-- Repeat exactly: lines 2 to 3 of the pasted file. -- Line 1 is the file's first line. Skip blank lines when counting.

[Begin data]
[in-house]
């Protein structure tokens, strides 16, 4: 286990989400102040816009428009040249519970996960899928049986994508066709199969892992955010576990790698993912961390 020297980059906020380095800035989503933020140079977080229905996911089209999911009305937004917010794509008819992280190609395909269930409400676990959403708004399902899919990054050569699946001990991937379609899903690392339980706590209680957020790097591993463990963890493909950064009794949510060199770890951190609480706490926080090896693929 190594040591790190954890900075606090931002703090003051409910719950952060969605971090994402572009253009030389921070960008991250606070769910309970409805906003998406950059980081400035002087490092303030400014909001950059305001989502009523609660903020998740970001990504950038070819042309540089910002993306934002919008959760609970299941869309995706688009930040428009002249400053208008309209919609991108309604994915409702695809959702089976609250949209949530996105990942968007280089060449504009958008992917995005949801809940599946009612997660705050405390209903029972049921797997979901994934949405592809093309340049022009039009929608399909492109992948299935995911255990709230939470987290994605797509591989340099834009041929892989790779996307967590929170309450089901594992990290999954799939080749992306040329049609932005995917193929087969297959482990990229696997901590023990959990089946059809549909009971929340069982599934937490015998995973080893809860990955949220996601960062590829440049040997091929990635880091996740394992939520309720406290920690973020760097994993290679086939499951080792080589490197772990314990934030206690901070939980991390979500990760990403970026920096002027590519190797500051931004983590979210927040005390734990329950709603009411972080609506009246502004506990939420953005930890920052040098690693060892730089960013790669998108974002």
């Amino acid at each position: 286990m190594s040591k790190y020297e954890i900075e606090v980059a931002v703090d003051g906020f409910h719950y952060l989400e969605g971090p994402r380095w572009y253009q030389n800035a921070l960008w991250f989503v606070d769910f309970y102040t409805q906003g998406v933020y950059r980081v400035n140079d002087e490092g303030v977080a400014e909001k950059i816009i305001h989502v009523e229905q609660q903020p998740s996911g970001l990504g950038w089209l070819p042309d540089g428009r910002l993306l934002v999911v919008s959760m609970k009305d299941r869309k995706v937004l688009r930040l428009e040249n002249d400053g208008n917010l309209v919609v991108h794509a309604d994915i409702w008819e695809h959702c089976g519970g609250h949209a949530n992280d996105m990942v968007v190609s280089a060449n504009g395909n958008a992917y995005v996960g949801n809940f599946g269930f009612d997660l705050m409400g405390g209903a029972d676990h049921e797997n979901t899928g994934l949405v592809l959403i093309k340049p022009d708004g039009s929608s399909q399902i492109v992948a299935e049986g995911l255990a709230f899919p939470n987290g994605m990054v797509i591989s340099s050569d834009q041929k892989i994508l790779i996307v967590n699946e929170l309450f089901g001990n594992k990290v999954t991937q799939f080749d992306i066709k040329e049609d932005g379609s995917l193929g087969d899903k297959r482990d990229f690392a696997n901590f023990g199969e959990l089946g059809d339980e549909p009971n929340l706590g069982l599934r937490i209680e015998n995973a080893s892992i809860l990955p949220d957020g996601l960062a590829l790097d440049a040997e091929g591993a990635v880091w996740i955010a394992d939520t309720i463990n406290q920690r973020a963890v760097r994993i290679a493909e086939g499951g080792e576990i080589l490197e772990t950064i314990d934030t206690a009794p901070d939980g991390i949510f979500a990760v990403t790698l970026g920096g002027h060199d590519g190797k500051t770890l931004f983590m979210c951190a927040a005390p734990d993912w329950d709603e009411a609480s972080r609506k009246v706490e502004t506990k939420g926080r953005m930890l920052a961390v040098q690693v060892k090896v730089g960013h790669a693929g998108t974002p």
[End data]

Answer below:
């Protein structure tokens, strides 16, 4: 286990989400102040816009428009040249519970996960899928049986994508066709199969892992955010576990790698993912961390 020297980059906020380095800035989503933020140079977080229905996911089209999911009305937004917010794509008819992280190609395909269930409400676990959403708004399902899919990054050569699946001990991937379609899903690392339980706590209680957020790097591993463990963890493909950064009794949510060199770890951190609480706490926080090896693929 190594040591790190954890900075606090931002703090003051409910719950952060969605971090994402572009253009030389921070960008991250606070769910309970409805906003998406950059980081400035002087490092303030400014909001950059305001989502009523609660903020998740970001990504950038070819042309540089910002993306934002919008959760609970299941869309995706688009930040428009002249400053208008309209919609991108309604994915409702695809959702089976609250949209949530996105990942968007280089060449504009958008992917995005949801809940599946009612997660705050405390209903029972049921797997979901994934949405592809093309340049022009039009929608399909492109992948299935995911255990709230939470987290994605797509591989340099834009041929892989790779996307967590929170309450089901594992990290999954799939080749992306040329049609932005995917193929087969297959482990990229696997901590023990959990089946059809549909009971929340069982599934937490015998995973080893809860990955949220996601960062590829440049040997091929990635880091996740394992939520309720406290920690973020760097994993290679086939499951080792080589490197772990314990934030206690901070939980991390979500990760990403970026920096002027590519190797500051931004983590979210927040005390734990329950709603009411972080609506009246502004506990939420953005930890920052040098690693060892730089960013790669998108974002």
């Amino acid at each position: 286990m190594s040591k790190y020297e954890i900075e606090v980059a931002v703090d003051g906020f409910h719950y952060l989400e969605g971090p994402r380095w572009y253009q030389n800035a921070l960008w991250f989503v606070d769910f309970y102040t409805q906003g998406v933020y950059r980081v400035n140079d002087e490092g303030v977080a400014e909001k950059i816009i305001h989502v009523e229905q609660q903020p998740s996911g970001l990504g950038w089209l070819p042309d540089g428009r910002l993306l934002v999911v919008s959760m609970k009305d299941r869309k995706v937004l688009r930040l428009e040249n002249d400053g208008n917010l309209v919609v991108h794509a309604d994915i409702w008819e695809h959702c089976g519970g609250h949209a949530n992280d996105m990942v968007v190609s280089a060449n504009g395909n958008a992917y995005v996960g949801n809940f599946g269930f009612d997660l705050m409400g405390g209903a029972d676990h049921e797997n979901t899928g994934l949405v592809l959403i093309k340049p022009d708004g039009s929608s399909q399902i492109v992948a299935e049986g995911l255990a709230f899919p939470n987290g994605m990054v797509i591989s340099s050569d834009q041929k892989i994508l790779i996307v967590n699946e929170l309450f089901g001990n594992k990290v999954t991937q799939f080749d992306i066709k040329e049609d932005g379609s995917l193929g087969d899903k297959r482990d990229f690392a696997n901590f023990g199969e959990l089946g059809d339980e549909p009971n929340l706590g069982l599934r937490i209680e015998n995973a080893s892992i809860l990955p949220d957020g996601l960062a590829l790097d440049a040997e091929g591993a990635v880091w996740i955010a394992d939520t309720i463990n406290q920690r973020a963890v760097r994993i290679a493909e086939g499951g080792e576990i080589l490197e772990t950064i314990d934030t206690a009794p901070d939980g991390i949510f979500a990760v990403t790698l970026g920096g002027h060199d590519g190797k500051t770890l931004f983590m979210c951190a927040a005390p734990d993912w329950d709603e009411a609480s972080r609506k009246v706490e502004t506990k939420g926080r953005m930890l920052a961390v040098q690693v060892k090896v730089g960013h790669a693929g998108t974002p």